Over the last few weeks we have addressed the matter of the four kingdoms that arose out of Greece after Alexander’s death in 323 B.C.. As we described in Reduction of the Diadochi, The Bounds of their Habitation, and The Shifting Frame, Asia Minor and Thrace together comprised the Northern Kingdom; Syria, Babylon and beyond, the Eastern. Yet even though the commentaries at Daniel 8:8 and 11:4 almost universally agree that Asia Minor with Thrace comprised the Northern Kingdom in an Alexandrian Frame of Reference, the commentaries just as universally shift to a Judæan Frame at Daniel 11:5. In that shifted frame of reference the “King of the North” in 11:6 is presumed to refer to Syria, which only two verses  earlier had been part of the Eastern Kingdom. No explanation is given for this change of reference except that it appears to make sense of the chapter, and further that the tradition of the shifting frame is to be received as authoritative for its antiquity. It is, after all, an ancient tradition. Continue reading …and South was South

When North was North…

"North" means "North," and "North" is exactly what Daniel meant.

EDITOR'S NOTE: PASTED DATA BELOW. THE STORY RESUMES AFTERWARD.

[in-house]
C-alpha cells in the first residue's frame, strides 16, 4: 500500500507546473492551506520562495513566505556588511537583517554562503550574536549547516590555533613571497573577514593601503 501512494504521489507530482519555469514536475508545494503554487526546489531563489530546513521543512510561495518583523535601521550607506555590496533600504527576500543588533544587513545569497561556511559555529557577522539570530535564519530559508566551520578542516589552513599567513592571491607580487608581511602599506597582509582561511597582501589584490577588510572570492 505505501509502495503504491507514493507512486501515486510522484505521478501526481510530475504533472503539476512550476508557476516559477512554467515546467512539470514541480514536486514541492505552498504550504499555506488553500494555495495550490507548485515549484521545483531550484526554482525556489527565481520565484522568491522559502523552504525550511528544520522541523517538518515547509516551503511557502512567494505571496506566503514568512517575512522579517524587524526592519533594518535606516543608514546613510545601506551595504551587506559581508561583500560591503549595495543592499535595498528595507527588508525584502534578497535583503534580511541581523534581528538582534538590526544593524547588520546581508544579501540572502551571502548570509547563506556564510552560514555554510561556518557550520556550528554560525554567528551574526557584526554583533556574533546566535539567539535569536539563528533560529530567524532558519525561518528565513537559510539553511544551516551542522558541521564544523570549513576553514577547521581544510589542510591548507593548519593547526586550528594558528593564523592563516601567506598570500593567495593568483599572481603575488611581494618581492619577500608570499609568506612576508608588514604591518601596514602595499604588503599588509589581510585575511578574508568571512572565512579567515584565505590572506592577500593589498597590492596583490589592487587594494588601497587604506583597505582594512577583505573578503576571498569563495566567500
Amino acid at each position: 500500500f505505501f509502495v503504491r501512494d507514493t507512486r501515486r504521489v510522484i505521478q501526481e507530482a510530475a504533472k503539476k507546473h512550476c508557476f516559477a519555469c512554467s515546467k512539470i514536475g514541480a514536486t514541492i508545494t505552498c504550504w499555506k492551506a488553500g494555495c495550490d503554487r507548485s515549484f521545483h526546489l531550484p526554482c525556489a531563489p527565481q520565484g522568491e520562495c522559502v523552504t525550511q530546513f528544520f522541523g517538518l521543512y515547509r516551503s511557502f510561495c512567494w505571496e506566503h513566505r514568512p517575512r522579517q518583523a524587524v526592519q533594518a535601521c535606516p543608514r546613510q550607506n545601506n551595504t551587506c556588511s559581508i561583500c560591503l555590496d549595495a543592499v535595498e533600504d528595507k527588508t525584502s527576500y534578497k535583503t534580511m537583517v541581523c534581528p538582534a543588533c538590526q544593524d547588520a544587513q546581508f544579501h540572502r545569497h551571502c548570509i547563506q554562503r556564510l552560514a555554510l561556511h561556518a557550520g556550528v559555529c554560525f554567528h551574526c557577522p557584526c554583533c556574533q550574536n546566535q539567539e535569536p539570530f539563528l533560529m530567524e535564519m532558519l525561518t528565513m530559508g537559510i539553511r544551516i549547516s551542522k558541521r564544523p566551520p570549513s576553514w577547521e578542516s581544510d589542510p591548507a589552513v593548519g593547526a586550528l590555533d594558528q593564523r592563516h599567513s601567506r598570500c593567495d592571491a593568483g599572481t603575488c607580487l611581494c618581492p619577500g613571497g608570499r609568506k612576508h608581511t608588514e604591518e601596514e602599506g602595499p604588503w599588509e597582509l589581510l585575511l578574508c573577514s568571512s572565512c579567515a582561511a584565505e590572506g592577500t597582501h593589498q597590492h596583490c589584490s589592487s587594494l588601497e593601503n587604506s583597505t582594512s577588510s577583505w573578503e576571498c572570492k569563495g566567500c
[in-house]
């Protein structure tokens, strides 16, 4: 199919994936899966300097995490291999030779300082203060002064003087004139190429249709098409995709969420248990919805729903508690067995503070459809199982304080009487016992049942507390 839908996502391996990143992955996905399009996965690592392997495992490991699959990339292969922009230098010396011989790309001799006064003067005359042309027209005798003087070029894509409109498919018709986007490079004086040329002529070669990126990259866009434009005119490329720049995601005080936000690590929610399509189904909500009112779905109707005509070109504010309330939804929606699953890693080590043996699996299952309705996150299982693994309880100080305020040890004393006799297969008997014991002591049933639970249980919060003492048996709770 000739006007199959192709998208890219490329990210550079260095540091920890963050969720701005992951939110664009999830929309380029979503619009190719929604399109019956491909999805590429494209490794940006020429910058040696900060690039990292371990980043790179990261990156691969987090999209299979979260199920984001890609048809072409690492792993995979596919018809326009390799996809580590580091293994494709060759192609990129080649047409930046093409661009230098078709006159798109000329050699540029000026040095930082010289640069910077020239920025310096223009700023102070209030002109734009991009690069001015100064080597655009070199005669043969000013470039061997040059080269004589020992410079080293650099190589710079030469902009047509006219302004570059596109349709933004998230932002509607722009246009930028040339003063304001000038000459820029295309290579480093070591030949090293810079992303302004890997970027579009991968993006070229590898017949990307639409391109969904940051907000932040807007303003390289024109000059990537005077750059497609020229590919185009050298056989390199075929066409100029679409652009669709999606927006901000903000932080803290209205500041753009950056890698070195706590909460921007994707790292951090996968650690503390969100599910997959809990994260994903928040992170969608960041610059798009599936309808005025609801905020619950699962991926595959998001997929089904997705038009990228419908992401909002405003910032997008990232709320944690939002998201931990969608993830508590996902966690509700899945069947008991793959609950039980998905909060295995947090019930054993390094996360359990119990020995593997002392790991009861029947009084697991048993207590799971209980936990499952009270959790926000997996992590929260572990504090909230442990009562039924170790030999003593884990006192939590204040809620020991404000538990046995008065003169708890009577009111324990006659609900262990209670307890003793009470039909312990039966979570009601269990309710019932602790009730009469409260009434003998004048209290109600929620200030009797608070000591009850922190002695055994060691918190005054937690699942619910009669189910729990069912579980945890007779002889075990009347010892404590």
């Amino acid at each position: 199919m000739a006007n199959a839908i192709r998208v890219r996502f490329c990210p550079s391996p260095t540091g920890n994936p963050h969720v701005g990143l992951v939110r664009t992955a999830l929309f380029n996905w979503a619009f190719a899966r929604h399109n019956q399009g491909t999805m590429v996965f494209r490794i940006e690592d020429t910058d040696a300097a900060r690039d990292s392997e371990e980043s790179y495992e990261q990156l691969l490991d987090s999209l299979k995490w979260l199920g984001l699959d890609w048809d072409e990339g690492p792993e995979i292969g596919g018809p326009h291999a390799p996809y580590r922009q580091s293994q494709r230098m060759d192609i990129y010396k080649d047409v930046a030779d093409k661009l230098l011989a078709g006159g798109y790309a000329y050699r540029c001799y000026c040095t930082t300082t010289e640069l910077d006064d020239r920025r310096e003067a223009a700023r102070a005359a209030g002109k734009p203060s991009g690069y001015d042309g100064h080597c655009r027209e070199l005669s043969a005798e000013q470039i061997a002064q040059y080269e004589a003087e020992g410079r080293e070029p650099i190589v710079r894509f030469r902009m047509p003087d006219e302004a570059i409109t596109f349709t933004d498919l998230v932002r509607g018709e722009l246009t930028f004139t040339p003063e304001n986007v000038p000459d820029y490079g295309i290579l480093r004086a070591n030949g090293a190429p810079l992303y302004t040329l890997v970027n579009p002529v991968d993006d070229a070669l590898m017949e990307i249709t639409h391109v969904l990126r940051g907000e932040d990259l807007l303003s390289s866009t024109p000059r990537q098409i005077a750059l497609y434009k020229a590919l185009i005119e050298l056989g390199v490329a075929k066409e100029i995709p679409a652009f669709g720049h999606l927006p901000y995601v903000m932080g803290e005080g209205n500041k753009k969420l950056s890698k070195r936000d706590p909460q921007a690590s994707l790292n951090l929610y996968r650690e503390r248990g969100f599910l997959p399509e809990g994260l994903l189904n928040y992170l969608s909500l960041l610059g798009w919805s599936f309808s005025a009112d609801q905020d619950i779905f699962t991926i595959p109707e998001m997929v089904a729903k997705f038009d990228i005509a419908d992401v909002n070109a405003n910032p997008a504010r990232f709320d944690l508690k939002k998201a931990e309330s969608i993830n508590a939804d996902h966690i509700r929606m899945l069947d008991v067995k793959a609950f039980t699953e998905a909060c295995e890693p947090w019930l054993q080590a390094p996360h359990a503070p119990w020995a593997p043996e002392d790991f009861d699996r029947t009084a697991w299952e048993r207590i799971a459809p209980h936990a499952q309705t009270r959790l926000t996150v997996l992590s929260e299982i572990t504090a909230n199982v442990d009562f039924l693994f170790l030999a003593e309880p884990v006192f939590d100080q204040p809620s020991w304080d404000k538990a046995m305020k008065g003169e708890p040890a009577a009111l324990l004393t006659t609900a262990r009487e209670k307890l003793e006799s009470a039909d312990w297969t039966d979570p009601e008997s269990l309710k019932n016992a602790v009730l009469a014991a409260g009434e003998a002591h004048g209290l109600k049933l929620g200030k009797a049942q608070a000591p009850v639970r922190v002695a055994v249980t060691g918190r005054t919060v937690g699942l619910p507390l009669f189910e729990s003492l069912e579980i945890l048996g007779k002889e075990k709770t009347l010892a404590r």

“North” means “North,” and “North” is exactly what Daniel meant.

As we noted last week, the traditional approach to Daniel 11—whether Historicist, Dispensationalist, or Preterist—is to impose multiple frames of reference on the text, and then to interpret the chapter through those additional frames. One frame of reference—the only one explicitly identified in the chapter—is the Alexandrian Frame, centered on Alexander’s divided empire (Daniel 11:4). To this there is then added a Judæan Frame, centered on Israel, and then sometime later an Eschatological Frame, centered on the geographic location of a future antagonist who could be Antiochus IV, Imperial Rome, the Turks or Papal Rome, depending on the interpretation. The text does not so much as even hint at this shifting frame of reference, and yet it has been imposed upon Daniel 11 universally for almost two millennia to make sense of the chapter. Ironically, those additional frames of reference have had the opposite of the intended effect and have actually prevented us from making sense of it. Continue reading When North was North…